Recent research done at the University of Melbourne, has confirmed a link between feeding dogs raw chicken meat, and a disease called polyradiculoneuritis, also known as APN. It is very similar to Guillain Barre Syndrome in humans, which is often triggered by the bacteria campylobacter, sometimes present in undercooked or raw chicken. Polyradiculoneuritis is a rare, but debilitating nerve disorder, that begins as hind limb weakness. It may progress to affect the front legs, chest and head. Recovery can be long, sometimes months, and difficult, with a lot of nursing required. Some dogs may die if their chest is paralysed.

Due to this information, we are recommending to all our clients not to feed any form of raw chicken, especially raw chicken necks. Cooked boneless chicken is okay.

We know that a substantial number of pet owners prefer to feed a raw diet and often use chicken. Some of our patients will only eat chicken, and a change would be difficult, but it is important to know the risks. If you feed raw chicken then there is always a chance of the bacteria being present. The risk of your dog developing APN is increased if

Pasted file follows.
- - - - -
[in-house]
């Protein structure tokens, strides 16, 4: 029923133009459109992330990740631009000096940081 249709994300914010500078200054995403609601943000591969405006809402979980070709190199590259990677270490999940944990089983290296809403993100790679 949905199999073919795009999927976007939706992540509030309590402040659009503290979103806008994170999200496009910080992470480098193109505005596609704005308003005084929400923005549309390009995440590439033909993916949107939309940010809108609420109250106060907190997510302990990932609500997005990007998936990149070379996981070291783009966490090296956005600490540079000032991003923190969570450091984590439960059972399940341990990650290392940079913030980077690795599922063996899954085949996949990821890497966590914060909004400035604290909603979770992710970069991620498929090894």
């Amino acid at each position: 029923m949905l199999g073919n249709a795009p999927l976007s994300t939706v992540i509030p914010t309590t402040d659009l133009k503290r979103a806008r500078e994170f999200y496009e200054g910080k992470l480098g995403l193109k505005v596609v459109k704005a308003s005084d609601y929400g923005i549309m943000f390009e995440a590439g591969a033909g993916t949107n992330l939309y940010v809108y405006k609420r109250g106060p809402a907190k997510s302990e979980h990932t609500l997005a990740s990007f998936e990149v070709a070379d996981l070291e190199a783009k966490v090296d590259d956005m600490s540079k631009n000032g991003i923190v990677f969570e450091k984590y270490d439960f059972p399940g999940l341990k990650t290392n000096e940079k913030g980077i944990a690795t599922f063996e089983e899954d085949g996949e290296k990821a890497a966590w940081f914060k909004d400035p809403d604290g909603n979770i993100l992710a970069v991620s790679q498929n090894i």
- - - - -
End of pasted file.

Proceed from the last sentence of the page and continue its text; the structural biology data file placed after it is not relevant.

1. You feed raw chicken every night
  2. The chicken you feed is not absolutely fresh and uncontaminated.
  3. The chicken you feed has not been stored in a deep freezer.

In the past we have suggested raw chicken as part of a bland diet when patients have gastrointestinal upsets, and raw chicken necks for small dogs to prevent dental disease. We will be recommending cooked chicken meat only, raw beef cut into cubes, and raw lamb or raw beef bones for dental health, from now on. Don’t feed chicken bones, and don’t feed cooked bones of any type.

If you have any questions regarding what to feed your dog, then please call us on 3284 5133.

The Team at Peninsula Veterinary Surgery.